When Stephen Curry when down with a fractured hand last month, the NBA newscycle was painfully predictable. Blogboys and talking heads alike took the keyboards to try to resolve the NBA’s injury problem after league lost another MVP talent for another season. All sorts of suggestions were made, such as banning the dangerous, immoral charge and banning any physically muscular big men on mid-level fringe playoff teams for doing Rich Piana’s full treatment cycle.
Not to put too fine a point on it, but the mass hysteria and backlash to players being hurt and unable to play reminds a lot of the Salem Witch Trials. When my non-sanctioned theatre troupe at Amherst did a performance of Arthur Miller’s The Crucible, I was taken aback by how frightening the depths of human fear could be. Admittedly, part of that could be that the schools jocks, the Varsity Cornhole Team, had found out about our unsanctioned show and were bullying me for my portrayal of John Proctor as Remus Lupin. However, that moment still encapsulated the spirit of the play for me, as I learned a lot about people ridiculing and fearing what they don’t understand.
Which made me think, where in the NBA are we showing our prejudices, yet they aren’t being seen? In today’s analytic revolution, we are finding more and more ways to blindly test what was once unthinkable, and challenging the mainstream with bold new ideas. We need to look at old debate topics with a set of fresh eyes, and ask ourselves “are we just doing this because we’ve always done it this way?”.
We’ve gotten the ball rolling on the idea of charges being a literal tool of torture, which is a step in the right direction, but what if we were even bolder?
What if we finally were honest with ourselves about injuries actually being good for the league?
Last year, if I told you the Toronto Raptors were going to be NBA champions, you would have called me crazy. Everyone expected the Golden State Warriors to skip to the NBA Finals and probably sweep whichever helpless team found themselves there. Instead, Toronto got their first championship and we got all sorts of good memes! ("What it do bay-bee!")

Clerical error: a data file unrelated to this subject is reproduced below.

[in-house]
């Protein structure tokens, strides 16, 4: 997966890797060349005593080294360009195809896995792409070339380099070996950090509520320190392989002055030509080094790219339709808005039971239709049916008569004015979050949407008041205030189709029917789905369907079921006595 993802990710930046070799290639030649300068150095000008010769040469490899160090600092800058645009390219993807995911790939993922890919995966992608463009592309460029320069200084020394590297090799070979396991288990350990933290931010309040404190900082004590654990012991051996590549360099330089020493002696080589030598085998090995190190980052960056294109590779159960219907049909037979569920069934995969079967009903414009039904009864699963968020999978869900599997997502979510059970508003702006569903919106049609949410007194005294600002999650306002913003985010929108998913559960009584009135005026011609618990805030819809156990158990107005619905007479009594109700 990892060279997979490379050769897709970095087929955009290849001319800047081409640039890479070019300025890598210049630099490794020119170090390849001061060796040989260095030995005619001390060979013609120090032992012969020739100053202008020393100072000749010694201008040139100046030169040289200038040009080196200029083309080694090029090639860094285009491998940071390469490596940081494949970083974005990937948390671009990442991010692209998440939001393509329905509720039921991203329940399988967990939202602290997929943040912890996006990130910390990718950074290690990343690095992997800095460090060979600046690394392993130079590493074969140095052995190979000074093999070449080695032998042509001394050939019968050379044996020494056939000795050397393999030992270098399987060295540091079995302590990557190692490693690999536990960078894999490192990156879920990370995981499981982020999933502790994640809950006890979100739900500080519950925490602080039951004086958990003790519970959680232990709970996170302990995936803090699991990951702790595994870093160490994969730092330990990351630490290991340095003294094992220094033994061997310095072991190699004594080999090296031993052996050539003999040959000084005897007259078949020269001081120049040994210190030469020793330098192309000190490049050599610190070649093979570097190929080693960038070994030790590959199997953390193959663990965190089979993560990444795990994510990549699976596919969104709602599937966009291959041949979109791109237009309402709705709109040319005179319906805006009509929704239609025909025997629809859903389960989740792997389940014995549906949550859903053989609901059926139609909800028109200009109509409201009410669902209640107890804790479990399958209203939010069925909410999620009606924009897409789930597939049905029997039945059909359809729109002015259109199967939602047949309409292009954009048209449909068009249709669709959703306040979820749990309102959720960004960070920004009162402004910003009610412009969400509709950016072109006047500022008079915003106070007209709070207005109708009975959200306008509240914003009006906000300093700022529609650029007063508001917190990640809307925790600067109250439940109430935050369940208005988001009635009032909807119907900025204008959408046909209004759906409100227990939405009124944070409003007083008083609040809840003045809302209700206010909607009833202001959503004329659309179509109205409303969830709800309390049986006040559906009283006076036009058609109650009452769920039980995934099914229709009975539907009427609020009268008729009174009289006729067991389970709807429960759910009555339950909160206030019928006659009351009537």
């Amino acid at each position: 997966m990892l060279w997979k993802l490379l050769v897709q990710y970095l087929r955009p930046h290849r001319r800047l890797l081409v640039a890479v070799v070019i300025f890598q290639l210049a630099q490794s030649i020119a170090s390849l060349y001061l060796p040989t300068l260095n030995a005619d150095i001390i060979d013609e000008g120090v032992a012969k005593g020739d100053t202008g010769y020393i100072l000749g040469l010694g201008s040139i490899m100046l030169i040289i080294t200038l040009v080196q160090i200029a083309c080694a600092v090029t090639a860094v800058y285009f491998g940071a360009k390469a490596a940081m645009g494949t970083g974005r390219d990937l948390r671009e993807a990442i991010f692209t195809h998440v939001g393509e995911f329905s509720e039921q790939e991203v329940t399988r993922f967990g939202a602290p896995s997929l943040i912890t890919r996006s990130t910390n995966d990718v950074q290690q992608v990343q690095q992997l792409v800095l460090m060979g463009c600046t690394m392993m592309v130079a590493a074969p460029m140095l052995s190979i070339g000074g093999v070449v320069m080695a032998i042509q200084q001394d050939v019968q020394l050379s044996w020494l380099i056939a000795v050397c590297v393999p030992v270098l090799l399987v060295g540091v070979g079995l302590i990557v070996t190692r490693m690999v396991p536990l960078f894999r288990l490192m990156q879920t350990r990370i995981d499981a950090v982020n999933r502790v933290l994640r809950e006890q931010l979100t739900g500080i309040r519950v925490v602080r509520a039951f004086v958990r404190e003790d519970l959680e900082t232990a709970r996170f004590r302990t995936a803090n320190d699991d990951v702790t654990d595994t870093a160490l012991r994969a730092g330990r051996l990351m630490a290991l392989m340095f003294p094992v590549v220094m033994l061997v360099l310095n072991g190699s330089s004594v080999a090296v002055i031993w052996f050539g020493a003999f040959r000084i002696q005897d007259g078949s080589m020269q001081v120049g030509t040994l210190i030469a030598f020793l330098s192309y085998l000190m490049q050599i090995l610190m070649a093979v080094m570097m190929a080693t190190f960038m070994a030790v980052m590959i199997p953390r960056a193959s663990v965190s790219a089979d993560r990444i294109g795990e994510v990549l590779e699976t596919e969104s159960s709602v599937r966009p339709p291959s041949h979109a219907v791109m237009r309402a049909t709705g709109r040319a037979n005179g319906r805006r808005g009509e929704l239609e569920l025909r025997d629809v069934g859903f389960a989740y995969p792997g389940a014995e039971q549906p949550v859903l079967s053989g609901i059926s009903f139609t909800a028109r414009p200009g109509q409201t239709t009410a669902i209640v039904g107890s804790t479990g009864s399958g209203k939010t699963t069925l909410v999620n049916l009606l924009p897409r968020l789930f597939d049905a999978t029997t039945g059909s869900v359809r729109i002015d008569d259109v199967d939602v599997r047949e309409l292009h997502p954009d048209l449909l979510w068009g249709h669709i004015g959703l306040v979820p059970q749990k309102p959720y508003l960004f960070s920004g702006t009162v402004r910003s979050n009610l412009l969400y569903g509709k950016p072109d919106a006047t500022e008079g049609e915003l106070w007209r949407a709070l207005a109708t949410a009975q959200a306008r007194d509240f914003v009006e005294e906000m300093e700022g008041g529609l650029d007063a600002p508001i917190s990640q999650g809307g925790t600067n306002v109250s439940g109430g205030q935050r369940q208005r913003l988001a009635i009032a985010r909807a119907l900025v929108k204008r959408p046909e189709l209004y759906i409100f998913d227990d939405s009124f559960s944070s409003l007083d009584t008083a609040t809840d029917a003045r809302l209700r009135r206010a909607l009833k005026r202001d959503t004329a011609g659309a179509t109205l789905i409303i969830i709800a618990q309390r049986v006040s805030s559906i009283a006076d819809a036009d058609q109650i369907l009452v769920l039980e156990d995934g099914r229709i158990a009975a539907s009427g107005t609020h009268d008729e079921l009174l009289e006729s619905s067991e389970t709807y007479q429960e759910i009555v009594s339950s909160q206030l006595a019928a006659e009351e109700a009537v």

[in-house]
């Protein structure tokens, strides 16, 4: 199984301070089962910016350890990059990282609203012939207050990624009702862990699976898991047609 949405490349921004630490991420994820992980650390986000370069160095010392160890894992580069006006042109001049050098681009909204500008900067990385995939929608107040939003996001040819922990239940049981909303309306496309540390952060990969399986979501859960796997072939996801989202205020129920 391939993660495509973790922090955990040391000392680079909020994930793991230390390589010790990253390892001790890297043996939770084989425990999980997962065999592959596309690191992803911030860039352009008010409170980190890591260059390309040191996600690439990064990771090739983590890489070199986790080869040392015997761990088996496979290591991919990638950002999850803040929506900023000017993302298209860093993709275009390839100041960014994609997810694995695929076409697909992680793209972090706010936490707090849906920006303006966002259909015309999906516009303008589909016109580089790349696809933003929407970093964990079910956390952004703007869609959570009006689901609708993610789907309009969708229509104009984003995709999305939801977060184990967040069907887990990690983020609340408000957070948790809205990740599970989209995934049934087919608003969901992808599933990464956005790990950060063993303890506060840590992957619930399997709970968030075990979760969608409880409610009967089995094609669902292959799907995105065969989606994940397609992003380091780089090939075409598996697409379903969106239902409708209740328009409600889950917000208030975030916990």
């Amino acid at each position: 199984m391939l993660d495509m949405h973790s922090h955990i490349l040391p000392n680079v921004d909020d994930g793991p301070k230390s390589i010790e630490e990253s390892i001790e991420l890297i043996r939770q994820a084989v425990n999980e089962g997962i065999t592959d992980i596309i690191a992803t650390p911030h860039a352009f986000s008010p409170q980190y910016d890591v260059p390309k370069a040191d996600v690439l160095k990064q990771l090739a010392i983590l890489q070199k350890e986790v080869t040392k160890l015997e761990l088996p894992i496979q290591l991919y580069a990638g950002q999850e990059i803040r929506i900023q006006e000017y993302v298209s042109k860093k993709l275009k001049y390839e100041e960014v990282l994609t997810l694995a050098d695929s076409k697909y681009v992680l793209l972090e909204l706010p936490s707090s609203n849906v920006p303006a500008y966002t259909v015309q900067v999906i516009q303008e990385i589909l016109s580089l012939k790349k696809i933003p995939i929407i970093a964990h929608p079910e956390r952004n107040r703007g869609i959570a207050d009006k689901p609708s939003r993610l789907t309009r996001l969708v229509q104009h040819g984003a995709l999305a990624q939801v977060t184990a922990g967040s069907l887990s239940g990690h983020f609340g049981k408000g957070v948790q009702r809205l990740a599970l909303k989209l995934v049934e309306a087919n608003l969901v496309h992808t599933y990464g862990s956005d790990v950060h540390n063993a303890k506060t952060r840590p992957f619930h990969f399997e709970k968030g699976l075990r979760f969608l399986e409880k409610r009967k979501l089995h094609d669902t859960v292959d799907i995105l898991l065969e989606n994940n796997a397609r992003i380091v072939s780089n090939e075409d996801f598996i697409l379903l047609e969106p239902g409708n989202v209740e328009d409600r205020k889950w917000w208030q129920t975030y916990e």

I hate to break it to you, but none of that happens without the Warriors suffering a cascade of possible career-altering injuries. In boldly casting off the conventions of “concern with a players career” and playing a hurt Kevin Durant until his legs popped, Golden State swept in an era of free agency where the best player available was going to be out for a year. Free agency hopes where dashed and scrambled, tons of top players changed teams, and NBA Twitter remained epic and undefeated.
I can already hear the outrage machine getting warmed up, but injuries have long been a huge part of the NBA’s cyclical functioning, whether or not teams and fans want to admit it. Coaches often play veteran, established players and will only play exciting, tantalizing, young players when they have literally no choice but to do so. How many great players wouldn’t ever have careers if they were always stuck behind the healthy journeyman? People love to bemoan injuries and the unfortunate downside of “lost careers” and “shattered dreams” but no one talks about the upside.
Just two years ago, the Celtics had lost two of their top players to terrible injuries and made a deep run to come within one game of the finals. The next year, when everyone was healthy? The team was miserable and bowed out in a lowly five games against the Bucks. This begs the question about injuries actually bringing team chemistry together, as guys have more time to rehab on exercise bikes with each other and watch episodes of Big Mouth. (A show I love!)
So yes, maybe we should all take a deep breath the next time there’s an injury, and instead of focusing on the negatives, see the positives! In today’s political landscape of polarization, particularly in the Democratic Party, we have so many people who are focused on negatives and alienating the country even further by insisting on talking about things like healthcare and policing tactics, when we could all get along if we just talked about things like the deficit (too high we all agree), keeping our troops safe, and everyone paying less in taxes.
There’s so much good that can be seen in the world, and it’s a shame to ruin it but focusing on the ugly parts. We’ve just got to teach ourselves to view, healthcare and NBA injuries the same way!
Sam Sheehan (NBA), Senior Editor: A veteran NBA reporter and editor whose work speaks for itself. Sheehan has always had his finger on the pulse of the league, and has been fired from many of the top sports websites as they pivoted to video as suggested by the analytic numbers made up by Facebook. Sheehan is also an expert in Biomechanics and frequently posts video explainers. Send him feedback @SamSheehanNBA